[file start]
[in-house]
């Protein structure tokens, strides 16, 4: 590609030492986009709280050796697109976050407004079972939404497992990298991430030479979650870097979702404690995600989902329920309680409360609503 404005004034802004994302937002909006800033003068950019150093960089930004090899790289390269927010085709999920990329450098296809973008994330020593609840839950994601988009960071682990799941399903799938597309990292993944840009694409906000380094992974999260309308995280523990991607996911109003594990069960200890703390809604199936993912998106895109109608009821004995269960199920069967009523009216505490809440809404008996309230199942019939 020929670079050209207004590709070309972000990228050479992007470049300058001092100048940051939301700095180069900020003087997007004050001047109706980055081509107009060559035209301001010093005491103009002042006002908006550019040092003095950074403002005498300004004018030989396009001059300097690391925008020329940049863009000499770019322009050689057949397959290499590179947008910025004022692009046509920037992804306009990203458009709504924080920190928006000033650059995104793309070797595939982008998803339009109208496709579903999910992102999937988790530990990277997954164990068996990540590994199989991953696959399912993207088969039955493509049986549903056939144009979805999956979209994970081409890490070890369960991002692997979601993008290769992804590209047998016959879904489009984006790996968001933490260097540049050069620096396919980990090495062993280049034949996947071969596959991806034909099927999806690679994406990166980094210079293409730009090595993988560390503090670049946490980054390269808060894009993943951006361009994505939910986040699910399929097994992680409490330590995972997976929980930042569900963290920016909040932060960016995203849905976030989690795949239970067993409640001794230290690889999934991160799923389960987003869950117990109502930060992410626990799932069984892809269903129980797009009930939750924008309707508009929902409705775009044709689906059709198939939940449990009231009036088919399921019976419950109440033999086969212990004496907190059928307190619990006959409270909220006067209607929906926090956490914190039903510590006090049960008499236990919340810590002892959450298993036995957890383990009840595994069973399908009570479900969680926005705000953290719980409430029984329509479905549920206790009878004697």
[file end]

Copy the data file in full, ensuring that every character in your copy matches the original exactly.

[in-house]
């Protein structure tokens, strides 16, 4: 590609030492986009709280050796697109976050407004079972939404497992990298991430030479979650870097979702404690995600989902329920309680409360609503 404005004034802004994302937002909006800033003068950019150093960089930004090899790289390269927010085709999920990329450098296809973008994330020593609840839950994601988009960071682990799941399903799938597309990292993944840009694409906000380094992974999260309308995280523990991607996911109003594990069960200890703390809604199936993912998106895109109608009821004995269960199920069967009523009216505490809440809404008996309230199942019939 020929670079050209207004590709070309972000990228050479992007470049300058001092100048940051939301700095180069900020003087997007004050001047109706980055081509107009060559035209301001010093005491103009002042006002908006550019040092003095950074403002005498300004004018030989396009001059300097690391925008020329940049863009000499770019322009050689057949397959290499590179947008910025004022692009046509920037992804306009990203458009709504924080920190928006000033650059995104793309070797595939982008998803339009109208496709579903999910992102999937988790530990990277997954164990068996990540590994199989991953696959399912993207088969039955493509049986549903056939144009979805999956979209994970081409890490070890369960991002692997979601993008290769992804590209047998016959879904489009984006790996968001933490260097540049050069620096396919980990090495062993280049034949996947071969596959991806034909099927999806690679994406990166980094210079293409730009090595993988560390503090670049946490980054390269808060894009993943951006361009994505939910986040699910399929097994992680409490330590995972997976929980930042569900963290920016909040932060960016995203849905976030989690795949239970067993409640001794230290690889999934991160799923389960987003869950117990109502930060992410626990799932069984892809269903129980797009009930939750924008309707508009929902409705775009044709689906059709198939939940449990009231009036088919399921019976419950109440033999086969212990004496907190059928307190619990006959409270909220006067209607929906926090956490914190039903510590006090049960008499236990919340810590002892959450298993036995957890383990009840595994069973399908009570479900969680926005705000953290719980409430029984329509479905549920206790009878004697």